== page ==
There is work still to be done to get DART’s policy where it needs to be, but Tuesday’s vote was a big first step toward victory
Cece Cox andRafael McDonnell Guest Columnists
The North Texas LGBT community made history Tuesday night, June 22. The Dallas Area Rapid Transit board of directors unanimously voted to expand its nondiscrimination protections to include gender identity.
Never before in our area has a governmental body unanimously voted to expand LGBT nondiscrimination protections. In fact, we believe that the nature of the vote was a first statewide.
This could not have happened without an impressive and inspiring collection of groups and people working with Resource Center Dallas, all working towards the same goal of inclusion. The list includes Equality Texas, Transgender Education Network of Texas, LULAC 4871, GEAR, Equality March Texas, Lambda Legal, Dallas Gay and Lesbian Alliance, North Texas GLBT Chamber of Commerce, Collin County Gay and Lesbian Alliance, Out&Equal DFW Council, Stonewall Democrats of Dallas, HRC DFW Steering Committee, GET EQUAL NOW, and Dallas Transgender Advocates and Allies.
Among the people who deserve special thanks for their help are Dallas Mayor Tom Leppert and the Dallas City Council, especially members Linda Koop, Dave Newman, Delia Jasso and Deputy Mayor Pro Tem Pauline Medrano.
Former council members Chris Luna and John Loza delivered impassioned remarks at Tuesday’s meeting, as did the Rev. Steve Sprinkle with Brite Divinity School and Rebecca Solomon with Bank of America.
At the heart of this story, though, there are two heroines. One is the unnamed transgender employee of the transit agency dubbed Ms. T-DART. The other is her friend, Pamela Curry. Without Ms. T-DART coming forward about her workplace treatment and DART’s intervention in her genetic marker change case, and without Pamela giving voice to the story, the nondiscrimination provisions may not have been expanded.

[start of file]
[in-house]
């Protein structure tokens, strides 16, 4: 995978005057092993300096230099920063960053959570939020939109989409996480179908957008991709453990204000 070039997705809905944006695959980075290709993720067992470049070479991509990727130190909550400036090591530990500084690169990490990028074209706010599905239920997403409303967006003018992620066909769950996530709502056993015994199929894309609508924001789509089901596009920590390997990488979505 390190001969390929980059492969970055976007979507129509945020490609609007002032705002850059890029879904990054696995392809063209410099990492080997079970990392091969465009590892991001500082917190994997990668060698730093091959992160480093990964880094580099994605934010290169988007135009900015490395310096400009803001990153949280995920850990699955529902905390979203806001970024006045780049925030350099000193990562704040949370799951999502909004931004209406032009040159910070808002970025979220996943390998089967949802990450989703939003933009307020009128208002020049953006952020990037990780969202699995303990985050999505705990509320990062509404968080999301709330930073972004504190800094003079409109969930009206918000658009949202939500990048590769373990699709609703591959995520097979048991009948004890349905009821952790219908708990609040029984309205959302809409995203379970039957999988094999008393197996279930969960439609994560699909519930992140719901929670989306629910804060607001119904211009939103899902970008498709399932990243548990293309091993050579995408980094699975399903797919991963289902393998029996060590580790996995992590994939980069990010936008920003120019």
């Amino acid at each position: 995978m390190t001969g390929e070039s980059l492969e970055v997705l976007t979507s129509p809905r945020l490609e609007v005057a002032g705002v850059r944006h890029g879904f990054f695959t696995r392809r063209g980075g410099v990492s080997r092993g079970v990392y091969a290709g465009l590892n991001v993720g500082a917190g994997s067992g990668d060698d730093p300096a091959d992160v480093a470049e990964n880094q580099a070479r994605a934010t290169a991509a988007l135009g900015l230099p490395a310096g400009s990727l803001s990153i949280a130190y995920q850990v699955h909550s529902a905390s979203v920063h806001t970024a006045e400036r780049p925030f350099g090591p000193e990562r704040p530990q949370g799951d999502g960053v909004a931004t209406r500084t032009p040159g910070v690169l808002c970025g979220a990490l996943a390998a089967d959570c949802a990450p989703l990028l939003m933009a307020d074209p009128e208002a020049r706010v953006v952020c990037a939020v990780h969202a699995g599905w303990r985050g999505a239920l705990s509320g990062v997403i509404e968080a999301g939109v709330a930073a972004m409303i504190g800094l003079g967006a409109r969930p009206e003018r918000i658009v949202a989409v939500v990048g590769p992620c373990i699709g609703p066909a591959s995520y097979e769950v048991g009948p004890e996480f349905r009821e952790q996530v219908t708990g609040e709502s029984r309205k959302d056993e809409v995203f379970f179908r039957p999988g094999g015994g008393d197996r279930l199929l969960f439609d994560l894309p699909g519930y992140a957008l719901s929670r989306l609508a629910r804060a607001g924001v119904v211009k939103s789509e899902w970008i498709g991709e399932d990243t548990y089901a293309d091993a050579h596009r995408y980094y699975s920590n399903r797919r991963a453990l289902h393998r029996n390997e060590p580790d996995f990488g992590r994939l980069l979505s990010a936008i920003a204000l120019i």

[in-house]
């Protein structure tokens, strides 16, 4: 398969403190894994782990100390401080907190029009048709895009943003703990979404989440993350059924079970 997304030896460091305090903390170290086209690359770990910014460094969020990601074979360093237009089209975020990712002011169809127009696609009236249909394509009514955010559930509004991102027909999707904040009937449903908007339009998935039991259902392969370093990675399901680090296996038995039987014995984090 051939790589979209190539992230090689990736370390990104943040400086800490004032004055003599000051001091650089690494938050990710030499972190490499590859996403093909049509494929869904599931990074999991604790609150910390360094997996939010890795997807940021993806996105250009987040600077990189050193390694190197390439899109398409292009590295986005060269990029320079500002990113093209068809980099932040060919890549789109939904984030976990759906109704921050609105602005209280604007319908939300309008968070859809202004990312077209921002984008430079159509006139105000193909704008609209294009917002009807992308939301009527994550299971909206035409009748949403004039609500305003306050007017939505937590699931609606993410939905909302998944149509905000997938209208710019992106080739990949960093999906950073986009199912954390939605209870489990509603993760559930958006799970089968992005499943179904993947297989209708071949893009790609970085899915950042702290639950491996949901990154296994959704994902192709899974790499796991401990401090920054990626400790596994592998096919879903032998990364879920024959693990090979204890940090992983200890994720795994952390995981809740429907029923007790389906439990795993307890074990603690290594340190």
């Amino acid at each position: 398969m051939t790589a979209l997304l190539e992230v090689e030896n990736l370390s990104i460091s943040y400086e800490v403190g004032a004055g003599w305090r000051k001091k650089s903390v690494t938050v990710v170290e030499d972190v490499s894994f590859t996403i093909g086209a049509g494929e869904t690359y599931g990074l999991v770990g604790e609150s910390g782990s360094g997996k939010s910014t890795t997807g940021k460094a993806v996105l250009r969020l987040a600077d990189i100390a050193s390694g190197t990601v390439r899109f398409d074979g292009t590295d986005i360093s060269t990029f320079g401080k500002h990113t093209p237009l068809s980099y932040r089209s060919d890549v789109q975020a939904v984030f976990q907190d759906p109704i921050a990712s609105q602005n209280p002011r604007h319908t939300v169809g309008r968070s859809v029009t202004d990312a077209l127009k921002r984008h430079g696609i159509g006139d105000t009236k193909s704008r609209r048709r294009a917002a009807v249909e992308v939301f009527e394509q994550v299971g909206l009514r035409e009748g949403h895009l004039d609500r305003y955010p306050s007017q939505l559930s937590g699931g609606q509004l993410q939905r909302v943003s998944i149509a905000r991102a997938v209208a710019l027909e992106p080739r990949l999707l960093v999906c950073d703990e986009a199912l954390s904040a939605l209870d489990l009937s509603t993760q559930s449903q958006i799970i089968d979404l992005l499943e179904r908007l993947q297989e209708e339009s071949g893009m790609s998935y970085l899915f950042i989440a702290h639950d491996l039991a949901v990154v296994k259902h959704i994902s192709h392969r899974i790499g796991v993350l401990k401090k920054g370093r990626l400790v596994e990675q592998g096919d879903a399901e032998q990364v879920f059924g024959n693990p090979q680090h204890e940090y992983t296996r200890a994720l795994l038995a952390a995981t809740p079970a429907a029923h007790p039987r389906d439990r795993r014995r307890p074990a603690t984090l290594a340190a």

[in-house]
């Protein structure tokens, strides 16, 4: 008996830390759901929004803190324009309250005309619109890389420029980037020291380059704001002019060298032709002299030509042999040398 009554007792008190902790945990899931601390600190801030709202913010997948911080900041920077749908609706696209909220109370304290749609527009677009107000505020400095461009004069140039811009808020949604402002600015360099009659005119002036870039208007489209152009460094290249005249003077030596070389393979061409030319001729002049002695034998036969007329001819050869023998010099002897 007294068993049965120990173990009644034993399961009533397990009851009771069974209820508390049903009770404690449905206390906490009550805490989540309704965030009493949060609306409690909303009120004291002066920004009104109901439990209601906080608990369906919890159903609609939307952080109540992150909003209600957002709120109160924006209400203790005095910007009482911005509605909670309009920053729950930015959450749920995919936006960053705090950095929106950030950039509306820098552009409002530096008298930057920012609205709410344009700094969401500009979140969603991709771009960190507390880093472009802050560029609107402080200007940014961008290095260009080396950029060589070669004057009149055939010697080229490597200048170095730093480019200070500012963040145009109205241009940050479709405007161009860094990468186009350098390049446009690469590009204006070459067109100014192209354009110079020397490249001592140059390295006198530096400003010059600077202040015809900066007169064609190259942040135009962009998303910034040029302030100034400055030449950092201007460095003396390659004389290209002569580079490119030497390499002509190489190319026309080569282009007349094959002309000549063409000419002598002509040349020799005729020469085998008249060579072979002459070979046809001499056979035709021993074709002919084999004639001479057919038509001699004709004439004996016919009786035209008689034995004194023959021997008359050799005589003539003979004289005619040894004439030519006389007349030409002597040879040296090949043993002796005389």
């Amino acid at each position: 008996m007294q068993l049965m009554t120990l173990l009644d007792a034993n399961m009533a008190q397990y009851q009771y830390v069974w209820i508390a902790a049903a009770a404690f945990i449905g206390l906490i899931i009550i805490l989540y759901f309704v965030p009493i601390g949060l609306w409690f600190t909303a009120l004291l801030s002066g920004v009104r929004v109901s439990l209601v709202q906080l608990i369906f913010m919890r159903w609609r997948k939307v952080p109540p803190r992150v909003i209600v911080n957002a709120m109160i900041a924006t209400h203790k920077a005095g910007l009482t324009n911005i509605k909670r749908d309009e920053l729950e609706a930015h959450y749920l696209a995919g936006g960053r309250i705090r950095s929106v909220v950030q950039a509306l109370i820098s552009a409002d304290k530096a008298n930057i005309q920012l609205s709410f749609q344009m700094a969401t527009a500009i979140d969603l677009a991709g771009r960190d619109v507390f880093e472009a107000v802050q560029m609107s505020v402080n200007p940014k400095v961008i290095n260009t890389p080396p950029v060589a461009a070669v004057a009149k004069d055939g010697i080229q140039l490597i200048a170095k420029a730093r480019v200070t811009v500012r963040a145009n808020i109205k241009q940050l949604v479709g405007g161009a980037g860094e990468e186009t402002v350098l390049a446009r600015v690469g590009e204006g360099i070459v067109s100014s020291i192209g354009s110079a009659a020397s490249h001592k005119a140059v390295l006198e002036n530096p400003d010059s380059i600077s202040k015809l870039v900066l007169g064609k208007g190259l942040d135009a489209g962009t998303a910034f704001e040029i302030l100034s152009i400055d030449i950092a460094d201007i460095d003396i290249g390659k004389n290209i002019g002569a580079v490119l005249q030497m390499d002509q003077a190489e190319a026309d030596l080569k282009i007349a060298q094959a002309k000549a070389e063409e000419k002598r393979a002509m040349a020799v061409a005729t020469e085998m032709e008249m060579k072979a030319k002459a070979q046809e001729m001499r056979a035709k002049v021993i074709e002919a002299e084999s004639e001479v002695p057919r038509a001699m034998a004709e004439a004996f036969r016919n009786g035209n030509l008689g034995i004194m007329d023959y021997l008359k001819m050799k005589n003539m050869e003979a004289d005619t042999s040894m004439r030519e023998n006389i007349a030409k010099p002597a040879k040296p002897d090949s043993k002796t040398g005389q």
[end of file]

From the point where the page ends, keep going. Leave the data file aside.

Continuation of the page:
Admittedly, the language that the DART board adopted isn’t perfect. Work remains to be done. DART can only create an inclusive workplace if its culture matches its policies, which requires commitment, time and effort.
We will hold DART to the board’s intent, and continue to work with the agency as it drafts language for its policy manual reflecting the wishes of the board.
More than three months ago, Resource Center Dallas recognized the story of Ms. T-DART as an opportunity to offer resources to DART staff, who, in turn, worked with their board. From our experience providing cultural sensitivity training to corporations and public entities such as the Texas Alcoholic Beverage Commission, we know learning and understanding happens when solid relationships are built between communities and when those communities truly listen to one another.
More often that not, people and organizations act out of a lack of understanding rather than malice.
Even before this week’s board vote, DART staff took an important first step toward understanding inclusion when it worked with Resource Center Dallas to provide training to some of its staff.
We applaud DART for addressing what it means to have a workplace that values all employees, including those who happen to be transgender, bisexual, lesbian and gay. Understanding its own diverse employees will aid DART in recruiting and retention, and in serving its diverse public in north Texas.
The efforts to change DART’s policies highlight two important additional issues for the LGBT community.
First, these debates would not have even happened if a fully inclusive Employment Non-Discrimination Act was the law of the land. The bill is pending in Congress, but is in danger of becoming a casualty of election year politics. As a community, we need to force our lawmakers to act on our concerns.
Second, recent events point out the need for LGBT people to serve on boards, commissions and in government to effect change from the inside.
It was 15 years ago this week that DART first expanded its nondiscrimination policy to include sexual orientation. It took two board votes, amid opposition from at least two groups.
This time, community engagement through calls, letters and e-mails to the DART board and Dallas City Council members led to a unanimous vote.
We all should be proud of our willingness to speak out for justice and to work together. While work remains so that DART’s policy fully reflects the board’s expressed intent for protections based on gender identity and expression, we remain hopeful that the impressive collaboration of GLBT community and DART leadership will accomplish just that.
Cece Cox is associate executive director of GLBT community services for Resource Center Dallas. E-mail her at firstname.lastname@example.org. Rafael McDonnell is strategic communications and programs manager at RCD. E-mail him at email@example.com.
This article appeared in the Dallas Voice print edition June 25, 2010.
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